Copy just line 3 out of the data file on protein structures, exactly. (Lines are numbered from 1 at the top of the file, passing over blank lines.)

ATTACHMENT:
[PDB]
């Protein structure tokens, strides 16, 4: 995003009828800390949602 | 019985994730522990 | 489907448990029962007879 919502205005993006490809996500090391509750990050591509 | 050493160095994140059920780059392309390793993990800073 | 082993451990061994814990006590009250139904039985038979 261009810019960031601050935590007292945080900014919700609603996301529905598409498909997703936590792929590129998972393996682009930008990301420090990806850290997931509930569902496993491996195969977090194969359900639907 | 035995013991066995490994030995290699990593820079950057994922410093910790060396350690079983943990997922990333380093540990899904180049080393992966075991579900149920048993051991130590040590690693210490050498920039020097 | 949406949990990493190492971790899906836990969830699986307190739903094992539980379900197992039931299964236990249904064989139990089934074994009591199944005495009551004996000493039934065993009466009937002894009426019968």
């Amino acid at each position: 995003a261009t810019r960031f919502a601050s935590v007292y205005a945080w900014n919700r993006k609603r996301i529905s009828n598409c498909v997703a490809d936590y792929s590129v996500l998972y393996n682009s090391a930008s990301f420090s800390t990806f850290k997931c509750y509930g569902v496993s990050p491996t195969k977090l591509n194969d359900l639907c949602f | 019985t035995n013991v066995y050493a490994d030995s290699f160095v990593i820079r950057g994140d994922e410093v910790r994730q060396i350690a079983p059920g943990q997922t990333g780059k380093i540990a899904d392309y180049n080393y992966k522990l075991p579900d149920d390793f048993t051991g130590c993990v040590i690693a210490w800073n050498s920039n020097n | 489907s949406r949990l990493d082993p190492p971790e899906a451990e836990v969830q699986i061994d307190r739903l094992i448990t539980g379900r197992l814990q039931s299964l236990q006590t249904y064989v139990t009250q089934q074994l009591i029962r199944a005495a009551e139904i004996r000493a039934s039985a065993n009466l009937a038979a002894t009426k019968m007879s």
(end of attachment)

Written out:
């Amino acid at each position: 995003a261009t810019r960031f919502a601050s935590v007292y205005a945080w900014n919700r993006k609603r996301i529905s009828n598409c498909v997703a490809d936590y792929s590129v996500l998972y393996n682009s090391a930008s990301f420090s800390t990806f850290k997931c509750y509930g569902v496993s990050p491996t195969k977090l591509n194969d359900l639907c949602f | 019985t035995n013991v066995y050493a490994d030995s290699f160095v990593i820079r950057g994140d994922e410093v910790r994730q060396i350690a079983p059920g943990q997922t990333g780059k380093i540990a899904d392309y180049n080393y992966k522990l075991p579900d149920d390793f048993t051991g130590c993990v040590i690693a210490w800073n050498s920039n020097n | 489907s949406r949990l990493d082993p190492p971790e899906a451990e836990v969830q699986i061994d307190r739903l094992i448990t539980g379900r197992l814990q039931s299964l236990q006590t249904y064989v139990t009250q089934q074994l009591i029962r199944a005495a009551e139904i004996r000493a039934s039985a065993n009466l009937a038979a002894t009426k019968m007879s």